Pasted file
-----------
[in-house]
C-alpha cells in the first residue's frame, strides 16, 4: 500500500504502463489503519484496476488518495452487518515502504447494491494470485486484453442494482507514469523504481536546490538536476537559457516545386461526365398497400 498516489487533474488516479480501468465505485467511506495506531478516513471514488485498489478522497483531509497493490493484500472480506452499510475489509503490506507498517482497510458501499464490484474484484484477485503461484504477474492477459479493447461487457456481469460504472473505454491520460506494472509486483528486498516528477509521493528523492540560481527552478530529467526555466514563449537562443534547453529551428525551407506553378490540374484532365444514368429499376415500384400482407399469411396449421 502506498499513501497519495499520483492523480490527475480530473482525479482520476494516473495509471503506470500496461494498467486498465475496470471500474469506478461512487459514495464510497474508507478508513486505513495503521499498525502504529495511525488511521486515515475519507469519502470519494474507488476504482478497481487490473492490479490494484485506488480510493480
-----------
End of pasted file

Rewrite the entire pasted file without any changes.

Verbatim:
[in-house]
C-alpha cells in the first residue's frame, strides 16, 4: 500500500504502463489503519484496476488518495452487518515502504447494491494470485486484453442494482507514469523504481536546490538536476537559457516545386461526365398497400 498516489487533474488516479480501468465505485467511506495506531478516513471514488485498489478522497483531509497493490493484500472480506452499510475489509503490506507498517482497510458501499464490484474484484484477485503461484504477474492477459479493447461487457456481469460504472473505454491520460506494472509486483528486498516528477509521493528523492540560481527552478530529467526555466514563449537562443534547453529551428525551407506553378490540374484532365444514368429499376415500384400482407399469411396449421 502506498499513501497519495499520483492523480490527475480530473482525479482520476494516473495509471503506470500496461494498467486498465475496470471500474469506478461512487459514495464510497474508507478508513486505513495503521499498525502504529495511525488511521486515515475519507469519502470519494474507488476504482478497481487490473492490479490494484485506488480510493480